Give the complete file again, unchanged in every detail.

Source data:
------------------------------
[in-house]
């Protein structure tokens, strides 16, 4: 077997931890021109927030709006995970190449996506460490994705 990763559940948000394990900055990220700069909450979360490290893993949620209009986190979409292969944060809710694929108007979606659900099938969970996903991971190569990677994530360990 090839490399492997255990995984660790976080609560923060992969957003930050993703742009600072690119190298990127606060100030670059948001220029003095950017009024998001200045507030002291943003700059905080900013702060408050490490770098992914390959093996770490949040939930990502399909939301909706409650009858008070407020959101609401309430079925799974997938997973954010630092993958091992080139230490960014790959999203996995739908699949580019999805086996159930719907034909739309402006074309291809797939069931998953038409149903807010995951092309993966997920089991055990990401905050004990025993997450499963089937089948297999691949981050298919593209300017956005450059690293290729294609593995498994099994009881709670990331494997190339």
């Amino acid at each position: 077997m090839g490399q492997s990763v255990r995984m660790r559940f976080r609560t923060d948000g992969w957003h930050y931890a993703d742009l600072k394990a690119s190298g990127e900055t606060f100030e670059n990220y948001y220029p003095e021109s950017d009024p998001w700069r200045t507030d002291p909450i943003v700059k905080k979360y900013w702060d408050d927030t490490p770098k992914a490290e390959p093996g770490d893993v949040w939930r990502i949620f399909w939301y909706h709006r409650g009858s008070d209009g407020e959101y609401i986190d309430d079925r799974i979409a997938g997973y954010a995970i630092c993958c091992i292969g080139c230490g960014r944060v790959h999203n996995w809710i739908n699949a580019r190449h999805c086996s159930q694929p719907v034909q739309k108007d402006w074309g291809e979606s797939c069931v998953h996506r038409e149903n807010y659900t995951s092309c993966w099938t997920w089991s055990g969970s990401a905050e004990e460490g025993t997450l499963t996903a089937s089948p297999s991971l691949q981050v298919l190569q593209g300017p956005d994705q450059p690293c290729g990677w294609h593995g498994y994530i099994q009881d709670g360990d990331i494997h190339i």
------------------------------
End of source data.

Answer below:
[in-house]
């Protein structure tokens, strides 16, 4: 077997931890021109927030709006995970190449996506460490994705 990763559940948000394990900055990220700069909450979360490290893993949620209009986190979409292969944060809710694929108007979606659900099938969970996903991971190569990677994530360990 090839490399492997255990995984660790976080609560923060992969957003930050993703742009600072690119190298990127606060100030670059948001220029003095950017009024998001200045507030002291943003700059905080900013702060408050490490770098992914390959093996770490949040939930990502399909939301909706409650009858008070407020959101609401309430079925799974997938997973954010630092993958091992080139230490960014790959999203996995739908699949580019999805086996159930719907034909739309402006074309291809797939069931998953038409149903807010995951092309993966997920089991055990990401905050004990025993997450499963089937089948297999691949981050298919593209300017956005450059690293290729294609593995498994099994009881709670990331494997190339």
């Amino acid at each position: 077997m090839g490399q492997s990763v255990r995984m660790r559940f976080r609560t923060d948000g992969w957003h930050y931890a993703d742009l600072k394990a690119s190298g990127e900055t606060f100030e670059n990220y948001y220029p003095e021109s950017d009024p998001w700069r200045t507030d002291p909450i943003v700059k905080k979360y900013w702060d408050d927030t490490p770098k992914a490290e390959p093996g770490d893993v949040w939930r990502i949620f399909w939301y909706h709006r409650g009858s008070d209009g407020e959101y609401i986190d309430d079925r799974i979409a997938g997973y954010a995970i630092c993958c091992i292969g080139c230490g960014r944060v790959h999203n996995w809710i739908n699949a580019r190449h999805c086996s159930q694929p719907v034909q739309k108007d402006w074309g291809e979606s797939c069931v998953h996506r038409e149903n807010y659900t995951s092309c993966w099938t997920w089991s055990g969970s990401a905050e004990e460490g025993t997450l499963t996903a089937s089948p297999s991971l691949q981050v298919l190569q593209g300017p956005d994705q450059p690293c290729g990677w294609h593995g498994y994530i099994q009881d709670g360990d990331i494997h190339i």